The Minority in Parliament has called the Greater Accra Regional Minister’s ban on tricycles, popularly known as Aboboyaa, from using the motorway unwarranted.
At a press conference on Tuesday, the Minority said the Minister’s ban, set to take effect on November 1, has no legal backing.
The Regional Minister, Henry Quartey, announced the ban as part of making the roads safer and ensuring law and order in the national capital.
Of concern has been the commute of these tricycles from Accra to Tema to dump refuse at the Kpone landfill site.
Mr. Quartey feels the tricycles are causing a nuisance on the region’s highways and other major roads.
Addressing the media, the Ranking Member on the Transport Committee of Parliament, Governs Agbodza, said this intervention was also misplaced because the refuse tricycles existed because of a government failure.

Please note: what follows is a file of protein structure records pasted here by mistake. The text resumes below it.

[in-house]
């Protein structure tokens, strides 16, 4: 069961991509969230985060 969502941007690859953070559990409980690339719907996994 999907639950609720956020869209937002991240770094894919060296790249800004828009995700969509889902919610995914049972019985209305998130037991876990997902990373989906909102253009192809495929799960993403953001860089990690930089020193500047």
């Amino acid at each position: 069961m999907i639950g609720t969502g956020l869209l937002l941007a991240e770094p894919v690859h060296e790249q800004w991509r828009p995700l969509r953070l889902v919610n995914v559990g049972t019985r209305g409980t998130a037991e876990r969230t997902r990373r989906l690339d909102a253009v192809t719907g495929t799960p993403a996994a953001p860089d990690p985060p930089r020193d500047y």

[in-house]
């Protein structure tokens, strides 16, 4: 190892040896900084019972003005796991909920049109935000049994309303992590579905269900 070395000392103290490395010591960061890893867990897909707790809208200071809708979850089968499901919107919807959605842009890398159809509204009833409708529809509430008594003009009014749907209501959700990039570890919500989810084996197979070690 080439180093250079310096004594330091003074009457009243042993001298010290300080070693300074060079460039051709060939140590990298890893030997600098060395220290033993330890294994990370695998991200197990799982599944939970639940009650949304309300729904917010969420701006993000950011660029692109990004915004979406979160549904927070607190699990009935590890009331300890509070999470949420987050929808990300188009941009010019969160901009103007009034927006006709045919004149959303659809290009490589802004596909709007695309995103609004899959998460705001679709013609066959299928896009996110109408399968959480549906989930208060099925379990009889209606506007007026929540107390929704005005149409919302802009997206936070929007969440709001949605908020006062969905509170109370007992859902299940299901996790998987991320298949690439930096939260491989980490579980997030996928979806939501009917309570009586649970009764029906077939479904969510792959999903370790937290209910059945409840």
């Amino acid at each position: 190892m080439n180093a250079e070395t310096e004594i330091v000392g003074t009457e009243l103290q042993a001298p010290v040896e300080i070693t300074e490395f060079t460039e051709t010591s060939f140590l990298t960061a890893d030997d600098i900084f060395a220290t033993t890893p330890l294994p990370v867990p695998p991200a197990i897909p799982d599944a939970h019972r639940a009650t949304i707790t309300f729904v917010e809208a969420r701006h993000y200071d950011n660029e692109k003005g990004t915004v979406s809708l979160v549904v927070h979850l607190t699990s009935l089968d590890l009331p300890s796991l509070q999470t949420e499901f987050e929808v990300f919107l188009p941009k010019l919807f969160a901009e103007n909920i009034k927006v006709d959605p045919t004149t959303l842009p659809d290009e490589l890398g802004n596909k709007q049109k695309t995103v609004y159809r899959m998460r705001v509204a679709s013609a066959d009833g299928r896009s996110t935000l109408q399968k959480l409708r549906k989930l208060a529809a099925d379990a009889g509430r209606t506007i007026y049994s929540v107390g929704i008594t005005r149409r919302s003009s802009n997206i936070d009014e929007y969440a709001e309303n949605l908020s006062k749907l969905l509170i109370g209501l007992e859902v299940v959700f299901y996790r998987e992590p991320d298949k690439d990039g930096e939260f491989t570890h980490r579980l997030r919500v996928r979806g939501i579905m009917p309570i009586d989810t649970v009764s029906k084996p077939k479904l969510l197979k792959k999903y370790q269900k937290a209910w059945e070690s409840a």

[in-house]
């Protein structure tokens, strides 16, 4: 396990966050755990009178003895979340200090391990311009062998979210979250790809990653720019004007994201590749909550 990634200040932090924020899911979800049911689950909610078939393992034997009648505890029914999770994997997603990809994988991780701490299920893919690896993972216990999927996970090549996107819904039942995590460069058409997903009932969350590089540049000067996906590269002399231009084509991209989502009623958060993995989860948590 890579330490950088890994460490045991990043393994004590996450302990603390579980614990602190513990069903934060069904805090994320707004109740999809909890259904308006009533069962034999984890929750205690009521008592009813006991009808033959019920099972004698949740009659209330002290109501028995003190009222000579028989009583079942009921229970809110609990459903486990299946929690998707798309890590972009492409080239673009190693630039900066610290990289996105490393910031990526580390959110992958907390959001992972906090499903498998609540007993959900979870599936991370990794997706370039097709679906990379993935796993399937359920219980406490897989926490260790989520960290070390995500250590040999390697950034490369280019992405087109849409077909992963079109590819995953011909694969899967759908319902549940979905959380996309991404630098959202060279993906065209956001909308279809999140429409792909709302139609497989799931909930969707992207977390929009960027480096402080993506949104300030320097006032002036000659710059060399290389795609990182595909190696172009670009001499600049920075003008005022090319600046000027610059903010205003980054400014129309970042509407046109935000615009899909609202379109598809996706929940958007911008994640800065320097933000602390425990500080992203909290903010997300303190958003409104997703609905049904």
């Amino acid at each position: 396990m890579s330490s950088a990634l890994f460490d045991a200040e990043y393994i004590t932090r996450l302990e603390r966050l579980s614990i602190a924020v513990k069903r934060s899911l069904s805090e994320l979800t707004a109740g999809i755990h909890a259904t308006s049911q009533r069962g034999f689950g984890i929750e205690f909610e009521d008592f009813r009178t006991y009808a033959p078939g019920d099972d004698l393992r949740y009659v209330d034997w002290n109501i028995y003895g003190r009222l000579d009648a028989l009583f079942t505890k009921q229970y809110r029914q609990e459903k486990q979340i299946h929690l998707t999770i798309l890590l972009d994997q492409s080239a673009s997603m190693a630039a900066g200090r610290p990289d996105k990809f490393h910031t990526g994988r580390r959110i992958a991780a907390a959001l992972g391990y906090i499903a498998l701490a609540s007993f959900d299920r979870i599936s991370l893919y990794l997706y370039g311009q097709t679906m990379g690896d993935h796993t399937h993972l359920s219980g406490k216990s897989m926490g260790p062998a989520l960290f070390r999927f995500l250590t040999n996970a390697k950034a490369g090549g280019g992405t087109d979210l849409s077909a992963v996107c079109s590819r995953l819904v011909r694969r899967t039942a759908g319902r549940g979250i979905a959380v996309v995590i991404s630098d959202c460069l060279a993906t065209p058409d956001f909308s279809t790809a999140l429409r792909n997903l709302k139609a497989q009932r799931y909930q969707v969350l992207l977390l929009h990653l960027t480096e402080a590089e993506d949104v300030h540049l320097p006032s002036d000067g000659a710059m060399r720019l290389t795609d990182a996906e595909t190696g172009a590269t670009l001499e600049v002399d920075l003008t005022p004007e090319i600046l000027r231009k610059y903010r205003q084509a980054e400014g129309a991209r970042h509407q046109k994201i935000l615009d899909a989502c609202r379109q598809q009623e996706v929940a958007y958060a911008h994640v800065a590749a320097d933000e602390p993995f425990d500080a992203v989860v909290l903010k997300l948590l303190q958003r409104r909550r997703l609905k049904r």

“The reason they are doing that is because that is where [Tema] the treatment plant is. We don’t have enough treatment plants within Accra itself. If you see them on the highway going to Tema, it is simply because there is no other way they can dump it.”
“Let him [Henry Quartey] be aware that he is overstepping the authority under his watch. There is no law in this country to determine which vehicles drive on which roads. That is within the purview of the National Road Safety Authority and the Ministry of Roads and Transport,” Mr. Agbodza added.
He further advised the Greater Accra Regional Coordinating Council to use the appropriate channel for amending road regulations.
“If they want to make changes, they should liaise with the Ministries of Roads and Transport and through the appropriate agencies for them to bring the appropriate laws to this House to be passed.”
“Until a point where you provide opportunities for people to do the right thing, it is wrong for you to pretend they will not do the wrong thing,” Mr. Agbodza added.